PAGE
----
I've never used a gearbox setup to make furled leaders, so I can't speak to how the ones I make using Kathy Scott's method compare in terms of quality. I can say, however, that every one I've ever made and used has performed exactly like every other one, which was very well. As far as them being a pain to make -- I don't know how other people do it, but back when I was doing a lot of them I could make a completed leader (with tippet ring) in less than 5 minutes.
I have seen some very impressive gearbox-driven jigs, but have never felt the need to invest time or money in making one because I've been so pleased with the performance of the ones I've made.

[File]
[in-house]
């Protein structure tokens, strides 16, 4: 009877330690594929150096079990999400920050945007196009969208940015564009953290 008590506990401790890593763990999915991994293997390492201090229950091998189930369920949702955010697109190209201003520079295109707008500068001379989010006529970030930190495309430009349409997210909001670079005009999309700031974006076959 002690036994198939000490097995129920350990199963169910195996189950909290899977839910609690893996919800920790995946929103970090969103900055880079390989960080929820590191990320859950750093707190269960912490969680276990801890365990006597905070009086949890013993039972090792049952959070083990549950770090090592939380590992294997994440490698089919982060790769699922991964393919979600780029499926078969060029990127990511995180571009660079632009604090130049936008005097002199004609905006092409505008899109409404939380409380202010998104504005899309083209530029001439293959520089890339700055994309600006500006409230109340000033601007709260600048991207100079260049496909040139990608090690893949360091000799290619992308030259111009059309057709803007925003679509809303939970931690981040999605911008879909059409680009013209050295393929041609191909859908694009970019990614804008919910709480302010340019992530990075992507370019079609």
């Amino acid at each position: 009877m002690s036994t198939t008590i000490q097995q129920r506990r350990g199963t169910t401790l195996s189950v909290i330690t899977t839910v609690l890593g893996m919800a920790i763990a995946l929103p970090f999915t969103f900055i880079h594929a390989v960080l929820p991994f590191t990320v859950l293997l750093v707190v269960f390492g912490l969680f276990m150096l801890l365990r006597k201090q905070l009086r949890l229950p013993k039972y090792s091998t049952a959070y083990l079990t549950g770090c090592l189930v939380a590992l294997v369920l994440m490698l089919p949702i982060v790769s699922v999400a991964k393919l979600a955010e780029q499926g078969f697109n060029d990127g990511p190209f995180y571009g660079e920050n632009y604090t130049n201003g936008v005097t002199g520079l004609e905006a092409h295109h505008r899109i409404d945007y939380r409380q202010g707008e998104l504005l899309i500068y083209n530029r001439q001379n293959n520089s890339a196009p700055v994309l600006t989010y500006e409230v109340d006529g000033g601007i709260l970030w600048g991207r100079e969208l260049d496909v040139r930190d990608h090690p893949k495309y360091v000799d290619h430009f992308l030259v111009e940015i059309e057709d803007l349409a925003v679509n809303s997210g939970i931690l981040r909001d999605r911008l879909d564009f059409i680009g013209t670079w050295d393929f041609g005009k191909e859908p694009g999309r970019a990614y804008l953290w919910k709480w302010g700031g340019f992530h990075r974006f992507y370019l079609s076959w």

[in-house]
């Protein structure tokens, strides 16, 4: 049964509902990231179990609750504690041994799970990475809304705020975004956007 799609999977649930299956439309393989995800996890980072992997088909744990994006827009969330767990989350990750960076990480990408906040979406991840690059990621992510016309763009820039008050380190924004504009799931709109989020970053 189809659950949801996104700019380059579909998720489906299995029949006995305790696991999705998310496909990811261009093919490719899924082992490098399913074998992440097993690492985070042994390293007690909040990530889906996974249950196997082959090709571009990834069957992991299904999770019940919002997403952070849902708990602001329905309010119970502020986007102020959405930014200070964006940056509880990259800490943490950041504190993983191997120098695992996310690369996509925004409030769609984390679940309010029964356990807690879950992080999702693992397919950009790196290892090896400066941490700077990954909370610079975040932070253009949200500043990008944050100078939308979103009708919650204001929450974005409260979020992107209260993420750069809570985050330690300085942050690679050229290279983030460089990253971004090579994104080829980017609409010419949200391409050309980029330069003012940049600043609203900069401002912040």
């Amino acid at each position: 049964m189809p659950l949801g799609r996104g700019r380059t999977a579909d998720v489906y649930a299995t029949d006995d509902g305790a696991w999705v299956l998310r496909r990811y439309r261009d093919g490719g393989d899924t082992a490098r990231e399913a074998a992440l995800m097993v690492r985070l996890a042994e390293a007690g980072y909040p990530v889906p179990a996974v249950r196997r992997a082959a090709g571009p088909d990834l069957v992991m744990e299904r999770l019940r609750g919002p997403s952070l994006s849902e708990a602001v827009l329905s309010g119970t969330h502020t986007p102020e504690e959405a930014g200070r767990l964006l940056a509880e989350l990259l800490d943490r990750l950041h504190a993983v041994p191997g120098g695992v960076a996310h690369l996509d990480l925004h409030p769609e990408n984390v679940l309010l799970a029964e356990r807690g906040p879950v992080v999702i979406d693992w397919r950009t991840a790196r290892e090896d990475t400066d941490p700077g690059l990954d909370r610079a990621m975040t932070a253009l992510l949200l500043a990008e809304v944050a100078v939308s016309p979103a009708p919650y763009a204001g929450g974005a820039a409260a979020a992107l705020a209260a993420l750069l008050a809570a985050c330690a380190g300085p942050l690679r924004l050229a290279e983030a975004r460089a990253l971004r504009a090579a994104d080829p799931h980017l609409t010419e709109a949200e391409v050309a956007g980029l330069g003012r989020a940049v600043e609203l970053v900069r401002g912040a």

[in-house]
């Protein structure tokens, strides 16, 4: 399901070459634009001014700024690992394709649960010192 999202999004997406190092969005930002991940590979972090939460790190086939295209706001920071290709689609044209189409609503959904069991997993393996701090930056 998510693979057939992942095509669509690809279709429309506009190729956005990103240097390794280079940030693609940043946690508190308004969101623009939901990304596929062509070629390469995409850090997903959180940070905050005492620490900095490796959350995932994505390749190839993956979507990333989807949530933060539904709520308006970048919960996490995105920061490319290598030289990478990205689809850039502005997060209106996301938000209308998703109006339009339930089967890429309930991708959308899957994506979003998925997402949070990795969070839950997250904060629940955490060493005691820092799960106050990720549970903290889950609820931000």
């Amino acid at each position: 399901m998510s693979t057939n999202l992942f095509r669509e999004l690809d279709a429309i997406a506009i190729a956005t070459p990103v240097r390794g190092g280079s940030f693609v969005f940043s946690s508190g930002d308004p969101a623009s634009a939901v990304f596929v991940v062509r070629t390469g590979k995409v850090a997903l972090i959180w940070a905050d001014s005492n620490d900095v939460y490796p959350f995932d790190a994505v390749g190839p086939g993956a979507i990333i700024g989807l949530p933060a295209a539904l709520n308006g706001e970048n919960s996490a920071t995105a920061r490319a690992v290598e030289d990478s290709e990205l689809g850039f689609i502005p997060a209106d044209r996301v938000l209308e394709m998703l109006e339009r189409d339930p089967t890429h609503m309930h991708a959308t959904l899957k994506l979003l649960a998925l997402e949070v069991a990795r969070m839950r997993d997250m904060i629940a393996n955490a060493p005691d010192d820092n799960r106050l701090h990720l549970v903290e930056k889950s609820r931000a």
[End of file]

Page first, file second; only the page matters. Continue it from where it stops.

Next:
As far as the spray problem -- spray results from water getting "inside" the leader--that is, in between the twisted (or "furled") strands of thread or mono or whatever. Keeping the strands as tightly twisted together as possible during construction would doubtless help with this, and I would imagine that this is one area where the superior precision (and resultant repeatability of results) possible with a gearbox-driven jig would outshine the simple leaders like the ones I make using an electric drill and manually-applied pressure during the furling process. My leaders do produce spray if left untreated before fishing. If I coat them with mucilin wax first, I can get several hours' fishing out of one before it begins to absorb water and spray. If that happens, I just switch to a fresh leader. I coil the wet one around the crown of my hat to dry; once dry, it's good to go again.
It's interesting to me to hear how other folks make their furled leaders, and what others' experiences with them have been.